Not overruled or negatively treated on appealinfoCoverage
Appellate Division of the Supreme Court of New York, Fourth DepartmentJan 29, 1985
107 A.D.2d 1058 (N.Y. App. Div. 1985)

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January 29, 1985

Appeal from the Monroe County Court, Celli, J.

Present — Hancock, Jr., J.P., Callahan, Doerr, Denman and O'Donnell, JJ.

Judgment reversed, on the law, and indictment dismissed, with leave to the People to resubmit appropriate charges to another Grand Jury. Memorandum: Defendant was indicted for manslaughter in the first degree in causing the death of one Roberto Perez during an altercation on a bus. It appears that the victim and a codefendant were the instigators of the fight, which quickly escalated into a full-blown brawl involving defendant, a codefendant, the victim and the victim's friend. The fight terminated when defendant stomped on the victim's stomach, causing injuries which ultimately resulted in death. It further appears that the victim and his companion had been drinking heavily and that the victim was profoundly intoxicated, with blood alcohol content variously gauged at .31-.37.

Following the close of proof and prior to summations, defendant asked the court if it intended to charge lesser included offenses and specifically requested the court to charge manslaughter in the second degree, criminally negligent homicide and assault in the third degree. The court reserved decision on this request, after which counsel again indicated a desire to know the court's intention before he proceeded with summation. The court declined to rule on the motion, but after summations were concluded the court gave its instructions to the jury, charging the indicted crime and, additionally, manslaughter in the second degree and criminally negligent homicide as lesser included offenses. Defendant was convicted of manslaughter in the second degree. We reverse.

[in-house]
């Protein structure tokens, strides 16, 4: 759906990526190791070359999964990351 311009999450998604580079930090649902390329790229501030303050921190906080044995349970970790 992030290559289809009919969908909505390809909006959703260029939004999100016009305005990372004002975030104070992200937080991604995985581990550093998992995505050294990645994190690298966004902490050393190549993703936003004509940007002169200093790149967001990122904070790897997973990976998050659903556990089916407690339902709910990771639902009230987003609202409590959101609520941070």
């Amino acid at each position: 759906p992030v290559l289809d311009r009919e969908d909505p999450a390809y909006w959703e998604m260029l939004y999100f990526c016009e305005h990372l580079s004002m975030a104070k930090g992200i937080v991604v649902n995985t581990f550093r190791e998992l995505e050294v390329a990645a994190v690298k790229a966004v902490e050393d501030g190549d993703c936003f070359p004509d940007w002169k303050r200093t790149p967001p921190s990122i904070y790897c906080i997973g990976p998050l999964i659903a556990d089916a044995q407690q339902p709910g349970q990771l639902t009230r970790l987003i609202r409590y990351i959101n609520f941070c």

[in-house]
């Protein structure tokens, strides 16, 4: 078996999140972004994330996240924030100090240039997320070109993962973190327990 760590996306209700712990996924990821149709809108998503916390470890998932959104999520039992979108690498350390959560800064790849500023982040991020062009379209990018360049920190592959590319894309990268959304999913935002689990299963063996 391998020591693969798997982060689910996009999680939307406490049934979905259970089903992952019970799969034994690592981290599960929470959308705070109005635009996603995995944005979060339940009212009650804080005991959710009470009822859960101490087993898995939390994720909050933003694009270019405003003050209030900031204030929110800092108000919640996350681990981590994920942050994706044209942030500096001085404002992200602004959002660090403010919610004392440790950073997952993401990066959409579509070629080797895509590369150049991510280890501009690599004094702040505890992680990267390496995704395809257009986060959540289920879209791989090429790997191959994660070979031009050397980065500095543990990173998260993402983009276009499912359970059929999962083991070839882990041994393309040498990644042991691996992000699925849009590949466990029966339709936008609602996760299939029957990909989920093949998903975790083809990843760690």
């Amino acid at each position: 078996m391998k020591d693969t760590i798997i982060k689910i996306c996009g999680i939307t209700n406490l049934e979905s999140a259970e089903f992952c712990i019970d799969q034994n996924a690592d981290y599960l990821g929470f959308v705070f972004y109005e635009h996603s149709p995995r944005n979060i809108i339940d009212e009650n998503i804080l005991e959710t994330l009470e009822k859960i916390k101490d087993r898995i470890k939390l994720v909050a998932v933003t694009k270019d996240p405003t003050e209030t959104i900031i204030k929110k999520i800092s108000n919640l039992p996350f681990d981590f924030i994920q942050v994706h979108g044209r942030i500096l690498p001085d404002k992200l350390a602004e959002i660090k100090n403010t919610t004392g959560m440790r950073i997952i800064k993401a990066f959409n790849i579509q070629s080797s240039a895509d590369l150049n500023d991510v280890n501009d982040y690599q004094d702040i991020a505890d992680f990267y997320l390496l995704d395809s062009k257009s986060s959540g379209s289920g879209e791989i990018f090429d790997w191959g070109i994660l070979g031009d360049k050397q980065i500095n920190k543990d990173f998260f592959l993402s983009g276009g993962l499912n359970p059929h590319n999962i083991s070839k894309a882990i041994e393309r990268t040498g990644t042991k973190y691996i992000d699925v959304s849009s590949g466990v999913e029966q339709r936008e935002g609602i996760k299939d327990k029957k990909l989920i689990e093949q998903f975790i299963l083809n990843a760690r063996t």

CPL 300.10 (subd 4) provides in relevant part that "[t]he court must specifically designate and submit, in accordance with the provisions of sections 300.30 and 300.40 [lesser included offenses], those counts and offenses contained and charged in the indictment which the jury are to consider. Such determination must be made, and the parties informed thereof, prior to the summations" (emphasis added). The purpose of the statute is self-evident. Unless the court apprises defendant which lesser included offenses will be charged, he may be deprived of a meaningful and effective summation ( People v. Garcia, 76 A.D.2d 867; People v. Skinner, 57 A.D.2d 785). "The danger of prejudice resulting from the error is especially great, and reversal especially warranted, where, as here, a defendant is convicted of the lesser included offense" ( People v. Garcia, supra, p 868). The jury requested further instructions from the court on the definitions of the crimes which the court charged, but was deprived of the benefit of counsel's comments on those crimes.